That said, I can see that the situation you're in is completely different. Have you considered letting your mother speaking to the girl and her parents so find out how nice people they really are? Use Skype or something - land line calls from the US (you're in the US, right?) to Australia are probably really expensive. That way, if she/they have a webcam, your mother can see them too, which might easy her worries a bit. Talking to "some voice" is one thing, but actually seeing people, their body language and some of their home makes it all more real.

I can't see how there could be any problems with the flight there. Unless your mother is extremely paranoid about planes and their safety, what she's the most worried about is probably the stay itself. Try doing what I wrote in the above paragraph, but you have to do something yourself, too: thirty days is a long time, so you have to really consider if you think that you'll be able to hang out for a month without growing tired on each other. You should probably also consider your feelings towards her, talk it out with her, and if the situation in reality is as it could be, and sounds like to me, refer to her as your girlfriend instead of just friend to your mother to let her know what's up.

I wish you luck coming to an agreement, but remember: an overprotective mother is better than an apathetic mother.
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Re: Convincing mom to let me stay with friends in Australia?

Postby unknown604 » Sat Jun 13, 2009 3:27 am UTC

I've been in a similar situation, and I can safely say:

You're delusional, but then again, so was I when I decided to spend my Grade 11 year living with Best Friend and her boyfriend, albeit it was just up the street, but I suppose that the sheer amount of time I wasn't at home makes up for the close distance to family. And to my credit, I only visited once in a blue moon to get paperwork signed, not like my middle-aged aunt that stops by everyday to pick up food and the like.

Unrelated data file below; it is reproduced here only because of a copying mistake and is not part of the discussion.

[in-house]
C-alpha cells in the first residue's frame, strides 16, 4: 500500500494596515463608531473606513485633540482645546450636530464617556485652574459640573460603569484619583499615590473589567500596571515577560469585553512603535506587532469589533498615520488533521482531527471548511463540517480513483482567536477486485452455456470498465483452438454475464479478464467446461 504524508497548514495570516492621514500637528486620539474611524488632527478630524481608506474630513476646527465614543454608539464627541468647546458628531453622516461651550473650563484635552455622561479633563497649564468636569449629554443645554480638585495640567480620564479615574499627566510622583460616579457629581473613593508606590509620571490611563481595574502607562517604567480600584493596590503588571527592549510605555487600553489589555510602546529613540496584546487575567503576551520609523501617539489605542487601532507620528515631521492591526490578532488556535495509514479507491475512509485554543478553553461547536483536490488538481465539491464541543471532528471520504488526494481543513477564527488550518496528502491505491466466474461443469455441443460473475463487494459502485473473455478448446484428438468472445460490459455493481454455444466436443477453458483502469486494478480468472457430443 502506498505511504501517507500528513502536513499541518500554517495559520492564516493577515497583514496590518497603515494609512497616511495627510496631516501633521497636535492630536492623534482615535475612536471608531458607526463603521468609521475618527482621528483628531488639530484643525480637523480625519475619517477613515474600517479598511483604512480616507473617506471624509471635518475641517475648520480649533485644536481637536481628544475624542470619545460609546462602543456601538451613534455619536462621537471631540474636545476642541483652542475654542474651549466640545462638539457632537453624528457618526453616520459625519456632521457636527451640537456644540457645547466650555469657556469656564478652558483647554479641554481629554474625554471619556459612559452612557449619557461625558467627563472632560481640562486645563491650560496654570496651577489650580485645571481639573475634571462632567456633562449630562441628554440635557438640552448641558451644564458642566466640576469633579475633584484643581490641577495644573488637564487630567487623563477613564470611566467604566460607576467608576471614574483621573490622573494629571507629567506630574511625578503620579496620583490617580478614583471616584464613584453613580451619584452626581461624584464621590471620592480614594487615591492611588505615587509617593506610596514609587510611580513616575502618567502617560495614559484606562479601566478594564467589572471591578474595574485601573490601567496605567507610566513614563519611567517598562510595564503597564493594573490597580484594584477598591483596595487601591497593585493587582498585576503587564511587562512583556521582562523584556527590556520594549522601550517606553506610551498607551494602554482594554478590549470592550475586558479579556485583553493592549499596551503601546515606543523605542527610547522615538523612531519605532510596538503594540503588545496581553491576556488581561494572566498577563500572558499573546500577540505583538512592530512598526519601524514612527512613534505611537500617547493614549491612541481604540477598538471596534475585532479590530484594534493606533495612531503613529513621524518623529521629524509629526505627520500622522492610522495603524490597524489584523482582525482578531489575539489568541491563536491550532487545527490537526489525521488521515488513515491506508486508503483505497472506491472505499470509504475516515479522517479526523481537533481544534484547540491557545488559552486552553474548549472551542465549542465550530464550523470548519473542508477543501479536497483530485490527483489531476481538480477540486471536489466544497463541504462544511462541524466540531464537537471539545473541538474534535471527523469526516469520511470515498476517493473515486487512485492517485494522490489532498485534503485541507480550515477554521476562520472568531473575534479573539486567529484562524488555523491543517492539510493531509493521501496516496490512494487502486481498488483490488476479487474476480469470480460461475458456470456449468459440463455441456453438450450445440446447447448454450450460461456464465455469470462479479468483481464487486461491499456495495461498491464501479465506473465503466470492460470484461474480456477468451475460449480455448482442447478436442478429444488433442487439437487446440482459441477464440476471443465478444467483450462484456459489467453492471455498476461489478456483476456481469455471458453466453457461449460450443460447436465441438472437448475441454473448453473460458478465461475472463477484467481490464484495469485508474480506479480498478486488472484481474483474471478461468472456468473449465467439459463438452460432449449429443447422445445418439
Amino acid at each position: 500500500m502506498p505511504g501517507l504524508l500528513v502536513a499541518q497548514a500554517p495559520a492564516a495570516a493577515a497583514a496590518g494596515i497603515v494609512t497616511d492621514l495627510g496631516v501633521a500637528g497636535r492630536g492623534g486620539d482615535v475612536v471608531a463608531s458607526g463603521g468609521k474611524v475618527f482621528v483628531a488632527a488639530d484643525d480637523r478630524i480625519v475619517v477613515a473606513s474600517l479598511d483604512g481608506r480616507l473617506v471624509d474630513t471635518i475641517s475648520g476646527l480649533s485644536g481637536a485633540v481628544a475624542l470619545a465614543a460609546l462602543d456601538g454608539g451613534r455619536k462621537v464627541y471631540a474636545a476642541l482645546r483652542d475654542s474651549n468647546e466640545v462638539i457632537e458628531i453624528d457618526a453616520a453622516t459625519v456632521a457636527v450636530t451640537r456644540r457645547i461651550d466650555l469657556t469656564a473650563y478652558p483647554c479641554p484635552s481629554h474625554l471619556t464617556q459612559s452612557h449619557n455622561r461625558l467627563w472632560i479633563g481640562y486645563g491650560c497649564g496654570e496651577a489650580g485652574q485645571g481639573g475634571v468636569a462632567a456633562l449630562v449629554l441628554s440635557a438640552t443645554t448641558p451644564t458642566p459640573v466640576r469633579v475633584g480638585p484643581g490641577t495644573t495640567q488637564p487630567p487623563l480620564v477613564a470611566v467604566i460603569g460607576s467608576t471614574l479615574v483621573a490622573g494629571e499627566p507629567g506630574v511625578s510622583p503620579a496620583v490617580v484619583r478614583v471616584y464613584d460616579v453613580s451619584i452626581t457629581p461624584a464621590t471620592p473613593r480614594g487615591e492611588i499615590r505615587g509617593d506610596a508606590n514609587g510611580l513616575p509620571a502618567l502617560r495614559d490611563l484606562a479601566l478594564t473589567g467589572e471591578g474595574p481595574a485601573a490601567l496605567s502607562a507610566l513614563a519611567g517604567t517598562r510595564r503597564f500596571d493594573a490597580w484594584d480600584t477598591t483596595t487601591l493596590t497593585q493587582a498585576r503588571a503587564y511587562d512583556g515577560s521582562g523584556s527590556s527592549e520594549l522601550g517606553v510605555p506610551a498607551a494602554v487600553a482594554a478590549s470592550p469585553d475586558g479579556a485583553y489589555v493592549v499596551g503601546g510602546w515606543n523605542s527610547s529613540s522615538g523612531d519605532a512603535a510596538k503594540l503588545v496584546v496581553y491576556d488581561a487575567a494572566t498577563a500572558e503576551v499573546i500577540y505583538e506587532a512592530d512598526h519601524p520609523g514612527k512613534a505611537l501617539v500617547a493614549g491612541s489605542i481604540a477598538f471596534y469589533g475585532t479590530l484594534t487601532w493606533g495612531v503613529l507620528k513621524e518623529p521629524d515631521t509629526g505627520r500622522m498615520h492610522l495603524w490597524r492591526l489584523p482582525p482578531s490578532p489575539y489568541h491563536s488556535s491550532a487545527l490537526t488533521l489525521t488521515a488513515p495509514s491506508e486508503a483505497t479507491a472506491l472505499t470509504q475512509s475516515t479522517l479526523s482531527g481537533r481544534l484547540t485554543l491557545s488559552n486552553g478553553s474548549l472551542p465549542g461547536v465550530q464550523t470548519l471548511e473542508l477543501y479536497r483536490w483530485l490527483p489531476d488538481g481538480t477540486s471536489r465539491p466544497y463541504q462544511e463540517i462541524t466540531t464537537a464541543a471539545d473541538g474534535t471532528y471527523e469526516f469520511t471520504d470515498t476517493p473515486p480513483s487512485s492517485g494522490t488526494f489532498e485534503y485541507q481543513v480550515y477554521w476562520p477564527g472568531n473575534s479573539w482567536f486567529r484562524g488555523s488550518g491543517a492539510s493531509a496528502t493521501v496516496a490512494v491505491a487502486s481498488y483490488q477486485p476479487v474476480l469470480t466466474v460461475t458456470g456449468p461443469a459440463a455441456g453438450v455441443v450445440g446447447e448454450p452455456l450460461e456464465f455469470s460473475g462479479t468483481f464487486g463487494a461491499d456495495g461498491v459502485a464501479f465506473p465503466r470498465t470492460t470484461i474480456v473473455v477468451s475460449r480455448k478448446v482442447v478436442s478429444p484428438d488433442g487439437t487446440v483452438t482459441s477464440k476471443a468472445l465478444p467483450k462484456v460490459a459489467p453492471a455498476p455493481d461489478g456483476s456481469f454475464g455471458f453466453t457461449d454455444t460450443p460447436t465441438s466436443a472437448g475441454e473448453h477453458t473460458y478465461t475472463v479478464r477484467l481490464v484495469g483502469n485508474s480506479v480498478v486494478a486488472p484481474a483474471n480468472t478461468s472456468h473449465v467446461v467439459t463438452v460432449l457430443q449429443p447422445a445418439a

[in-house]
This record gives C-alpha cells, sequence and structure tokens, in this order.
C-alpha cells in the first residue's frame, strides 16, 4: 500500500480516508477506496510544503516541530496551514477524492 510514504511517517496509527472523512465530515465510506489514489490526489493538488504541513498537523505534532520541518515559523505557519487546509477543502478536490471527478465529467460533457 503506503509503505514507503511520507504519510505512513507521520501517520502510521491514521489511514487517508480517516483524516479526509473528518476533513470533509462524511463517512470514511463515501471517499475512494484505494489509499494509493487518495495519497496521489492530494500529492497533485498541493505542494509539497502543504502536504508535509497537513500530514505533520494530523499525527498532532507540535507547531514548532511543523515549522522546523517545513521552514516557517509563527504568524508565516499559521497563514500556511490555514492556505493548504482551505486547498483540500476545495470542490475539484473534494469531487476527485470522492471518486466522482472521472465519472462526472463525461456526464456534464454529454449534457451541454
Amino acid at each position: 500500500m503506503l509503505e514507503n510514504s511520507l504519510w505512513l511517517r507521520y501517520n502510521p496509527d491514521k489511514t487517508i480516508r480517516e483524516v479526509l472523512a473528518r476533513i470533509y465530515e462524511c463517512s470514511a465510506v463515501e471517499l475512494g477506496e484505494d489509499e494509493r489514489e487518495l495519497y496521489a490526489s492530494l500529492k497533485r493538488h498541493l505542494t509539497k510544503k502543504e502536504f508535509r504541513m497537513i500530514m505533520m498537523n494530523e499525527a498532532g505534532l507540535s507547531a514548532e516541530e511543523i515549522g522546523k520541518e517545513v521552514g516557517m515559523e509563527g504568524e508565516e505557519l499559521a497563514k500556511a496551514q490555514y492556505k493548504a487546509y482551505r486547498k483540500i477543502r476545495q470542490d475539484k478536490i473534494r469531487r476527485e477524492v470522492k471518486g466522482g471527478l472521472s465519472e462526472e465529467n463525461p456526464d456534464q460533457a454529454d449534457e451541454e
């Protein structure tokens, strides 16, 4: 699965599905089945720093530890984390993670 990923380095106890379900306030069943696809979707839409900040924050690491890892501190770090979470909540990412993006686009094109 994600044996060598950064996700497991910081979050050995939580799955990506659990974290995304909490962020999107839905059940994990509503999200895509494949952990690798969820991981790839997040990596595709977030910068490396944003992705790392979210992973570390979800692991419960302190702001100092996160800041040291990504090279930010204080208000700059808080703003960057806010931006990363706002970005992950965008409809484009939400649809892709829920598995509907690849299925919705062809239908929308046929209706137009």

Subliminity wrote:I have a *really* good friend in Australia.

How good of a friend is this *really* good friend?
When I moved in with Best Friend, we had known each other for a solid decade. My parents were fond of her; our parents, her's and mine, thought that we were either dating, sexing each other up or engaged/married or some mix of the three, even though we were obviously not.

All in all, we were are family.

The big thing here is, how well does your mother know your friend?

Side note: The Penguins just won the cup. Fuck.

Subliminity wrote:her parents are really trustworthy and nice

Does your mother know that her parents are "really trustworthy and nice"? I'm sure that her getting to know them a bit better would do miracles for your cause.

Subliminity wrote:I've never done anything extraordinary in my life, I think that this is a great opportunity

Great opportunity, yeah, obviously.
The best way to con her into letting you go is to ween her off the contact.
Act up, sneak away during the day, push her boundaries bit by bit.
Sooner or later, she'll get used to it. Hopefully she does by the end of the summer.

And you're right, this is a great opportunity, especially if this "really good friend" is more than just a friend. :wink:
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Re: Convincing mom to let me stay with friends in Australia?

Postby wing » Sat Jun 13, 2009 5:33 am UTC

First, let me ask this - how in the name of GOD does a 14 year old have $43,000? That's the annual income of my entire freaking family.

I'm quite the traveler myself and have been for quite some time - and my mother, rest her soul, objected to every one of those trips - and I'm 22. But putting your mother's concerns aside, because they are what they are and there's really nothing you can do to change them...

So, with my 7 years of experience running around the world sleeping in other people's beds, here are MY concerns:

1) 30 days!?!?!? What the bloody hell do you intend to do there for 30 days? ESPECIALLY with no transportation (and if you think her parents will take you places, you're sorely mistaken). In my younger days, I tried to get along like that - and most of the time I ended up essentially just being an extra person living in their house doing to same crap I do everyday at MY house, except with different people and scenery around. Having done this extensively, I can tell you that, while slightly surreal, it is by no means extraordinary or a great opportunity.